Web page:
The ice cover on the largest freshwater lake in the world hit a 20-year record of 91 percent on Feb. 5, 1994.
Jay Austin, associate professor at the Large Lakes Observatory in Duluth, Minn., told CNSNews.com that he expects that record will be broken this winter when the most northern of the Great Lakes becomes totally shrouded in ice.February 8, 2014: folks may have seen the note below -- the NY Times parody/satire on "the end of snow" -- see below [For a bit of humor, parody, or satire on this subject, The New Yorks Times has a great op-ed on the "end of snow."] I suggested the Times reporter might want to fly over the snow-covered frozen Great Lakes (see "original post" below).
But it does not stop there. Don sent me this note, the AFP is reporting via Finance!Yahoo News:
The heaviest snow in decades in Tokyo and other areas of Japan has left at least five dead and 600 injured across the country by early Sunday, reports said.
As much as 27 centimetres (10.6 inches) of snow was recorded in Tokyo by late Saturday, the heaviest fall in the capital for 45 years, according to the meteorological agency.
I'm a denier.The snow storm hit the capital on the eve of its gubernatorial election. Observers say the heavy snowfall may affect voter turnout in the city of 13 million people.
It absolutely doesn't matter to me whether one is a warmist or a denier (for the record, Algore is a warmist; I'm a denier); this is quite a story. I think even warmists would find this interesting. I found it fascinating.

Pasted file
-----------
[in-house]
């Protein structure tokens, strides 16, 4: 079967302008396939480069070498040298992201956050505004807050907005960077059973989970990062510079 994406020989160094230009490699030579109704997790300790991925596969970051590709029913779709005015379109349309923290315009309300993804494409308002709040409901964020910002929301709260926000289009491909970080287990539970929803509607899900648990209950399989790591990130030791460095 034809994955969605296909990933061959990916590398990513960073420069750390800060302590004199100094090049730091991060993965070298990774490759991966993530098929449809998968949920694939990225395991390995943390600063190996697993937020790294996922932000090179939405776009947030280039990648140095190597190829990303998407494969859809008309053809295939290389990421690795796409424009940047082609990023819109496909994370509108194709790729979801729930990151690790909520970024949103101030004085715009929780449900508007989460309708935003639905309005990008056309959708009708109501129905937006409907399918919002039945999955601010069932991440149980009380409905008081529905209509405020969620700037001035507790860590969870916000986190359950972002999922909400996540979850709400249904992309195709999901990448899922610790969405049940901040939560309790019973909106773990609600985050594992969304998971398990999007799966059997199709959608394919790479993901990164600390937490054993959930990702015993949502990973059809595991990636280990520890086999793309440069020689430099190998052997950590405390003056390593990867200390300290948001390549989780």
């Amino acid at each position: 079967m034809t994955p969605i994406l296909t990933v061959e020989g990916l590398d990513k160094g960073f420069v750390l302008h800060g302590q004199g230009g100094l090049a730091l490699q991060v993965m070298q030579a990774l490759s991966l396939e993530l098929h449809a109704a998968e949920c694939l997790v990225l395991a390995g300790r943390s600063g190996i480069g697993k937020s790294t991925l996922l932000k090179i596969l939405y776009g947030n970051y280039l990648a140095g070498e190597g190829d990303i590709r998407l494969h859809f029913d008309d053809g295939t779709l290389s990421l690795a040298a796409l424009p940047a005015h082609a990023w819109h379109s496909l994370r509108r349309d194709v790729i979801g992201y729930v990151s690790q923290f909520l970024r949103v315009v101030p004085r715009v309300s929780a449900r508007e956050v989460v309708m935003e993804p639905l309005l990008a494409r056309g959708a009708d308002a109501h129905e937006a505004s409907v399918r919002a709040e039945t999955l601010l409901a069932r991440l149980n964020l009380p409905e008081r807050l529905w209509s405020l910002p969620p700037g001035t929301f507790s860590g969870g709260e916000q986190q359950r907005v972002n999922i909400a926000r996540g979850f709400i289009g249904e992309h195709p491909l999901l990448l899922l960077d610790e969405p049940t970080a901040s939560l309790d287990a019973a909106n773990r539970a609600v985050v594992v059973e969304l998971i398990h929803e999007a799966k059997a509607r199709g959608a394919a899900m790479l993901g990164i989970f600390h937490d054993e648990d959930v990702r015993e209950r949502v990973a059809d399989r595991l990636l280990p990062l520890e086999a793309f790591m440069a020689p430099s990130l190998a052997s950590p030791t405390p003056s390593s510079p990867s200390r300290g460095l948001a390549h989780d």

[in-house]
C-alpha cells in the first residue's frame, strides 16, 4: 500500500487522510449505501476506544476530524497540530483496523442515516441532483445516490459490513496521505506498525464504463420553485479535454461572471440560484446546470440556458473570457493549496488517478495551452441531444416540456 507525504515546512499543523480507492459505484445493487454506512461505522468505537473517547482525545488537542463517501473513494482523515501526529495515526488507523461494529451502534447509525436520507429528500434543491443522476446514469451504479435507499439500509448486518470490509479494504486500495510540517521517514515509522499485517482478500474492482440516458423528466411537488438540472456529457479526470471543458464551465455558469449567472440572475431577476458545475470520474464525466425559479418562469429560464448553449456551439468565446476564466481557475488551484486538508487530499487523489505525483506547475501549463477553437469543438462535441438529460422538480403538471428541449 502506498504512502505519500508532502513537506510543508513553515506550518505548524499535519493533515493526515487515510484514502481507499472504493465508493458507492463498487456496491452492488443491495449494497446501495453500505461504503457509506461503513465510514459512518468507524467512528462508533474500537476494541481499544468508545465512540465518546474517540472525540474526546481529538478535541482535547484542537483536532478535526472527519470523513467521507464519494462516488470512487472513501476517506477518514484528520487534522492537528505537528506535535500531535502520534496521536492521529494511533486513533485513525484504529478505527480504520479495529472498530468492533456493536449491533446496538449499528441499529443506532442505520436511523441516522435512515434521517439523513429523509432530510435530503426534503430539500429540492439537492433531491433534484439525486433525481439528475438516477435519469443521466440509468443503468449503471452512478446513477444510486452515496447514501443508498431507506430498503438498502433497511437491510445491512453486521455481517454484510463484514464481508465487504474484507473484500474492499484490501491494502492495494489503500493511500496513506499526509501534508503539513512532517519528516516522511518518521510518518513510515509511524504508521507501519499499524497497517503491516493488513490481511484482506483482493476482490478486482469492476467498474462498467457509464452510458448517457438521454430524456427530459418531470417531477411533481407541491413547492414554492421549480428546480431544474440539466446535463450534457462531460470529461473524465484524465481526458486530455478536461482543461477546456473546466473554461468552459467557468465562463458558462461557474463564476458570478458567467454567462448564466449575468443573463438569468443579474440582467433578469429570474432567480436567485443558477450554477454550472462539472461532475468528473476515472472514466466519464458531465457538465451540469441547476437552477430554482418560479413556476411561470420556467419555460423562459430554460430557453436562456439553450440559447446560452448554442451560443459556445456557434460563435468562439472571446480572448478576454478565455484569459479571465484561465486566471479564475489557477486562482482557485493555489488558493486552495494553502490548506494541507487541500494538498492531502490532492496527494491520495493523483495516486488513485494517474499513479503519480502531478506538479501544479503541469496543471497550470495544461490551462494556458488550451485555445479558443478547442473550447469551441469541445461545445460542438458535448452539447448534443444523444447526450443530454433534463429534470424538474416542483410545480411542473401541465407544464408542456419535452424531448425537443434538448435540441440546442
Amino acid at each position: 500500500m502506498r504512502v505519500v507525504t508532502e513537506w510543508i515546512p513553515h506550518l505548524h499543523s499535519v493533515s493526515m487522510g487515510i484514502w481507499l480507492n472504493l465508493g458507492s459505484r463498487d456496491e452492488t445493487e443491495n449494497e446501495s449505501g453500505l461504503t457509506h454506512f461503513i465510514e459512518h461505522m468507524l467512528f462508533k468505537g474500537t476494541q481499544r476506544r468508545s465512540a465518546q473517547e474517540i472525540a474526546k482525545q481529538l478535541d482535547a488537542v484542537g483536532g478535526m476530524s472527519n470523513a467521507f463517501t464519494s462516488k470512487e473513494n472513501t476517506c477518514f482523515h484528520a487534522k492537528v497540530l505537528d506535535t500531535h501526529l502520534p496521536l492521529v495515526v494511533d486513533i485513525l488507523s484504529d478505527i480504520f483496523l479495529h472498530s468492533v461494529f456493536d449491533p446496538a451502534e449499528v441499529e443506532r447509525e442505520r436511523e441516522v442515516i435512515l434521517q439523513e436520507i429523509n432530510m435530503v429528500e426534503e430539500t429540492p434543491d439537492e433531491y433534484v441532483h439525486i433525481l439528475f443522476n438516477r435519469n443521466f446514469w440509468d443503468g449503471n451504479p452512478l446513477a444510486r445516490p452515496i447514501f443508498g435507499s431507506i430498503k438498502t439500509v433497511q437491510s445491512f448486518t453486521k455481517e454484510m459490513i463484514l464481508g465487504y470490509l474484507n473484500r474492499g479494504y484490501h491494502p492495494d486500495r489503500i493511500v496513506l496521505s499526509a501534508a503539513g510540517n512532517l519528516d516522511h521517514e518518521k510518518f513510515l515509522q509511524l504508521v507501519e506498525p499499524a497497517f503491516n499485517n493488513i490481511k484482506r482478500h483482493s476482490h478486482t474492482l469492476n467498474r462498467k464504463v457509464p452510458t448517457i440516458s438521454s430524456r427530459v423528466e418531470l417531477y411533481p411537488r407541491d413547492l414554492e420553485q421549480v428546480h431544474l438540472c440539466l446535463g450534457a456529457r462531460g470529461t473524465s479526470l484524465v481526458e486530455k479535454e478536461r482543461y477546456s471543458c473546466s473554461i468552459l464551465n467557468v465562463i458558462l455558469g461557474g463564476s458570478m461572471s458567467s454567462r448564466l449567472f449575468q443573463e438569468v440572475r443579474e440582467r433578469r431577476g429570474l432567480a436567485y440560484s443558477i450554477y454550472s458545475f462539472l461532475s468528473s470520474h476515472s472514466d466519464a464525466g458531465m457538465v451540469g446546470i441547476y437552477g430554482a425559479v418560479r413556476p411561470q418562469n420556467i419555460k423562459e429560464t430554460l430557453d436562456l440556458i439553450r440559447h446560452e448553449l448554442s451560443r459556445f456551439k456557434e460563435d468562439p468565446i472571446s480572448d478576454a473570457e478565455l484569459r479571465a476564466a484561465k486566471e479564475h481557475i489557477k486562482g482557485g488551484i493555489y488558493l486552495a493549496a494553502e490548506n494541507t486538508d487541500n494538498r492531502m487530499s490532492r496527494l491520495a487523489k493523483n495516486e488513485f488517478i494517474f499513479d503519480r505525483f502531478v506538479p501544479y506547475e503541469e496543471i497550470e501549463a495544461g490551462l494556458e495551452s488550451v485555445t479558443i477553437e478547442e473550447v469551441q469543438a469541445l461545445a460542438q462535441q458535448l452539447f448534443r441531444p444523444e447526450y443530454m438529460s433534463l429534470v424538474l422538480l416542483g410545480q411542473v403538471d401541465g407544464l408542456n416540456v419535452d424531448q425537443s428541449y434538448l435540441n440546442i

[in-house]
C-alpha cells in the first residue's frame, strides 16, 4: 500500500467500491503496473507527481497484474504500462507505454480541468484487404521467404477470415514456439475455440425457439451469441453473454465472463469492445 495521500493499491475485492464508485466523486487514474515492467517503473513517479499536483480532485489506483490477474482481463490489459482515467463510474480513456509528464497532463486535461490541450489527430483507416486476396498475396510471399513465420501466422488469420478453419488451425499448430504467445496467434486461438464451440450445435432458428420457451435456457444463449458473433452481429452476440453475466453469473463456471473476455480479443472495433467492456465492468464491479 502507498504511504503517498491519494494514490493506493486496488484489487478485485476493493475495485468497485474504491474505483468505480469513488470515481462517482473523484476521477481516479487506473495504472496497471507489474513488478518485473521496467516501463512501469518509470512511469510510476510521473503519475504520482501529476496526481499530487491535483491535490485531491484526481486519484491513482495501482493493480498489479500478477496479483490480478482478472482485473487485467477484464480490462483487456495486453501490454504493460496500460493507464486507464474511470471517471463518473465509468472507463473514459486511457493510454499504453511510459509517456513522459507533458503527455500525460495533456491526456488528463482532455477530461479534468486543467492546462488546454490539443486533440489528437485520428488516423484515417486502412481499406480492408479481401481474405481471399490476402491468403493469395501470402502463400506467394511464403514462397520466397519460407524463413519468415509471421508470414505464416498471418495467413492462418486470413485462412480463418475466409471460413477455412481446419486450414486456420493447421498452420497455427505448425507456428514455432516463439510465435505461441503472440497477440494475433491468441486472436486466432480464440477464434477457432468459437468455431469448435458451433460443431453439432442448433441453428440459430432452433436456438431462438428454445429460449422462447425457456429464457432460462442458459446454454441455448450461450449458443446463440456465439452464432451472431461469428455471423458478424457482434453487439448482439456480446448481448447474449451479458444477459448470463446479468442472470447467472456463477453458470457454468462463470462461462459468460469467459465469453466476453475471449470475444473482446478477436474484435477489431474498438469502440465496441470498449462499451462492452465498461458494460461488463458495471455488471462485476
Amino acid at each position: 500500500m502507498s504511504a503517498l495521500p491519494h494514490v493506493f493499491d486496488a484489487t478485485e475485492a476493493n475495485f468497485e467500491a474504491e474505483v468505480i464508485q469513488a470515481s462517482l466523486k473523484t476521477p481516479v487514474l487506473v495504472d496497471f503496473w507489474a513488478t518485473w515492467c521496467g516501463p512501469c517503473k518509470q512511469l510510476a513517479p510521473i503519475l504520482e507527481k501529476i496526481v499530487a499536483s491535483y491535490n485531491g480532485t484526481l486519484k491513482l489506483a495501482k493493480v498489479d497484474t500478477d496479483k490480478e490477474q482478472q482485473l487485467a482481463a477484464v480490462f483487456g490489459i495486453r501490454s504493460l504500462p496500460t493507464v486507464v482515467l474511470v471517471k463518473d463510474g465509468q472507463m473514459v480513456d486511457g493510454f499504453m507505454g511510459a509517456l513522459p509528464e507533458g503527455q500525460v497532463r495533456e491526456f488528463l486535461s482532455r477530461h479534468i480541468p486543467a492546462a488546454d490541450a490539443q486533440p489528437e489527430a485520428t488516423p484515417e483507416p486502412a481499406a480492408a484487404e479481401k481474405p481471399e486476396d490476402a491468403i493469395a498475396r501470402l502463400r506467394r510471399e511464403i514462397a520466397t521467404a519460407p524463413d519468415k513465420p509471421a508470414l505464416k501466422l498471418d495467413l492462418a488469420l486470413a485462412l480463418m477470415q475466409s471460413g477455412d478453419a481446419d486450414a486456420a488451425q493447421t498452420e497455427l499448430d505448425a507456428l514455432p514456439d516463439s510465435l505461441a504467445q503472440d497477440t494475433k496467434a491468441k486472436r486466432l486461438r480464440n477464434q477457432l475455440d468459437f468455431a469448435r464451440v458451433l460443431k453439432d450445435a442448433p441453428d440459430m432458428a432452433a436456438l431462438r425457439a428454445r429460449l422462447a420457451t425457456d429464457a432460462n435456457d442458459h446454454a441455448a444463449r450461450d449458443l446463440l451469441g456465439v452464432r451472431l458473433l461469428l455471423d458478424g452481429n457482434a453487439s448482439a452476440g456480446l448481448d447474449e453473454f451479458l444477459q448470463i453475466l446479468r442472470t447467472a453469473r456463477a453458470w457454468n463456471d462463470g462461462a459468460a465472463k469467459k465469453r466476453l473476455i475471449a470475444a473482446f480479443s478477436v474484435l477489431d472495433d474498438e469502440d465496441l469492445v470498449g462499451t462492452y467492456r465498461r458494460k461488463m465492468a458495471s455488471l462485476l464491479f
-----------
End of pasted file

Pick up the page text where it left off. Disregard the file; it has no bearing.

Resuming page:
For warmists, this is a "weather" story; for deniers, "this is a "climate" story.
The status of the Great Lakes follows.
Lake Superior, the speed of freezing is dramatic:
- almost completely frozen over as of February 5, 2014
- 92% covered with ice
- one week ago: 76%
- current ice cover is the highest amount ever for February 5, 2014
- was 91% covered back in 1994
- now 51% covered
- 42% covered one week ago
- 74% covered back in 1977, 1996
- current ice cover at 86%
- 72% last week
- at this rate, could be completely frozen over next week
- 95% ice cover back in 1981, 1994
- 96% ice covered
- 94% last week
- entirely covered February 5, 1996
- only 32% covered
- 27% last week
- covered with as much as 79% at this point in the winter of 1994
- no significant break in freezing temperatures until at least February 21st
- "it is going to be close, but we may be living in a historic winter with regards to amount of Great Lakes ice
For a bit of humor, parody, or satire on this subject, The New Yorks Times has a great op-ed on the "end of snow." If you enjoy it, you can buy the book. LOL. Perhaps before the Times fires any more of their news staff, the parent company should fly them over the Great Lakes, or almost anywhere over the states: over two-thirds of the contiguous US is now covered with snow. We even have snow here in Grapevine, Texas. [Update, February 13, 2014: according to USA Today, 49 of 50 states now have snow on theground.]